An international conference of donors, including Switzerland, has pledged $7.4 billion (SFr8.5 billion) in much-needed financial support to the Palestinian government.
Switzerland's contribution of SFr83 million over the next three years is destined for reforms of the governing bodies and humanitarian aid.
At a meeting with her Palestinian counterpart, Mahmoud Abbas, in Paris on Monday, Swiss President Micheline Calmy-Rey pointed out the importance of protecting the civilian population.
Switzerland, which describes itself as a major donor state, has been committed to supporting the Palestinian civilian population for many years, according to a foreign ministry statement.
It is increasing its current aid contribution to the Palestinian state by nearly 40 per cent, a spokesman said.
European Union commissioner Benita Ferrero-Waldner told Swiss public television she was pleased to see the Swiss pledge, but added she hoped a "such a wealthy country would be even more generous in the future".
Switzerland has carried out a programme valued at more than SFr20 million a year and has targeted the needs of the local population as part of its cooperation and development activities in the region.
The Swiss Agency for Cooperation and Development (SDC) continues to maintain a presence in the Occupied Territories.
In another move, Mario Carera, head of the Swiss cooperation office for the Palestinian Territories, has called for Israeli checkpoints in the region to be scrapped.
He said the 1.5 million people in the Gaza Strip had been completely cut off from the outside world and depended on mercy of Israel since June.
In an interview with Swiss public radio, Carera pointed out that there are 550 Israeli checkpoints in the occupied West Bank.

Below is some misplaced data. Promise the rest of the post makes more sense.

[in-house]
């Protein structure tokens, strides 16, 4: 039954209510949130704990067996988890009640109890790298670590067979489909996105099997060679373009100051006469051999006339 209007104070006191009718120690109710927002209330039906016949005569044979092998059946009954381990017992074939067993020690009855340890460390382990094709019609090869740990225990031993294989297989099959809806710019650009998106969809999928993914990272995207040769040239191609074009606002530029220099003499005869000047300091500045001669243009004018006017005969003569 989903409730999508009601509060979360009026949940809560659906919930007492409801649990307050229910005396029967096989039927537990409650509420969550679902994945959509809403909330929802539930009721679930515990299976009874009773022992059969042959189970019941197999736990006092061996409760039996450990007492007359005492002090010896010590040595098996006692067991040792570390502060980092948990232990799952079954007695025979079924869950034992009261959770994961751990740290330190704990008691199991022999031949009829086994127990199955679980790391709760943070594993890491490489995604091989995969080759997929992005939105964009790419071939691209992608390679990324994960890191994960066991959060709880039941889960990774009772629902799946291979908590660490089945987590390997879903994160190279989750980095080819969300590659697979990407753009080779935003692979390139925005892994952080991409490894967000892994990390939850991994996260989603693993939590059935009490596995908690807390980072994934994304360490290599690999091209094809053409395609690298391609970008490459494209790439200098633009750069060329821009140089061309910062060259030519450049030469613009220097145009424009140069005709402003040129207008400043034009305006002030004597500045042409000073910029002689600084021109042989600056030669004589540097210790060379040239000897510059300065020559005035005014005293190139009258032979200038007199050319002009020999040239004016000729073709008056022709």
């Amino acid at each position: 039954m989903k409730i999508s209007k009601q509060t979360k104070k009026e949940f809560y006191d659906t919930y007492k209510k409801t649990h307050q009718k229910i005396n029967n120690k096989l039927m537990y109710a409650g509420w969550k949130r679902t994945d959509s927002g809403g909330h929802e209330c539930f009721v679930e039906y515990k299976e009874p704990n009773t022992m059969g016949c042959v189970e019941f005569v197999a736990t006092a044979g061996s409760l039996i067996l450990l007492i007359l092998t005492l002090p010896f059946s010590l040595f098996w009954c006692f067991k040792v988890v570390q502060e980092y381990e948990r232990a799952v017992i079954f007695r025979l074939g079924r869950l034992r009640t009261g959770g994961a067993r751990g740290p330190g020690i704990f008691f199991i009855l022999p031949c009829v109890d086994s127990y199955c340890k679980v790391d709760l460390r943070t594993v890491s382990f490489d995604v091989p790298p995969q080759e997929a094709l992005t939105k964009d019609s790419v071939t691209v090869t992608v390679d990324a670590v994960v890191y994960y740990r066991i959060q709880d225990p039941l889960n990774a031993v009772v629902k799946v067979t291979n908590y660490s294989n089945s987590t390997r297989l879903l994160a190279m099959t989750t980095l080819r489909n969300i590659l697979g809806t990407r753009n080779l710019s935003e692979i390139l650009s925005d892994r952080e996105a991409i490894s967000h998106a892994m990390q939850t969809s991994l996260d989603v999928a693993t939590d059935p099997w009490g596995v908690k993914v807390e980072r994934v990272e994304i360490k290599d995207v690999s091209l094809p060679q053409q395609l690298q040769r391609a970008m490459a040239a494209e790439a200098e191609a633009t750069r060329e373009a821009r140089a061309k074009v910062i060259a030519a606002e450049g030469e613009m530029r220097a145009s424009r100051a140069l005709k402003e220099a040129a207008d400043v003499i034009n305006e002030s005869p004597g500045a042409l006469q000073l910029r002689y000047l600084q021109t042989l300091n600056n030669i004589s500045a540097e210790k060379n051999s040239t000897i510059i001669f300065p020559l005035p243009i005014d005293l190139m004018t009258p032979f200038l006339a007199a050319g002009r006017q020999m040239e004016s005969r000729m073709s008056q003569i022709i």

The French foreign minister, Bernard Kouchner, said the sum raised on Monday beat the Palestinians' own expectations.
"Our goal had been for $5.6 billion. Now we have $7.4 billion. The real winner today is the Palestinian state," he said at the end of the one-day meeting in Paris which was attended by representatives of nearly 90 countries and organisations.
The conference is the financial sequel to last month's meeting in Annapolis, Maryland, that launched the first Israeli-Palestinian peace talks in seven years.
The EU offered $640 million of grant aid for the Palestinians. The United States pledged some $555 million while French President Nicolas Sarkozy vowed to contribute $300 million.
The funds are expected to revive the moribund Palestinian economy and strengthen Western-backed President Abbas in a struggle with Hamas Islamists.
"This conference is literally the Palestinian government's last hope to avoid bankruptcy," said American Secretary of State Condoleezza Rice.
Drop in income
A World Food Programme survey published on Monday, found household income in Gaza has fallen 30 per cent over the past six months. The survey said about 70 per cent of non-refugee households earned less than $1.2 per person per day.
But experts say the challenges for the Palestinian authorities go beyond finances.
Hamas, which opposes peace talks, seized control of the Gaza Strip in June and Israel antagonised Palestinians by announcing plans to expand a settlement near Jerusalem by around 300 homes.
Israeli Foreign Minister Tzipi Livni reiterated Israel's intent to live up to the 2003 US-backed "road map " peace plan that demands it freeze settlement activity.
In her speech she stood firm on checkpoints which Israel has refused to lift, citing security concerns.
swissinfo with agencies
The SDC programme in Gaza and the West Bank has three priorities:
Enhancing prospects for peace: improving respect for human rights and supporting civil society organisations that provide legal aid to the population. Capacity building with focus on youth and women.
Improving living conditions: initiatives to help the psycho-social wellbeing of vulnerable populations. Development of employment generation programmes.
Promoting viable and sustainable institutions: maintaining the focus on civil society partners that have a strong record in good governance, gender sensitivity and management.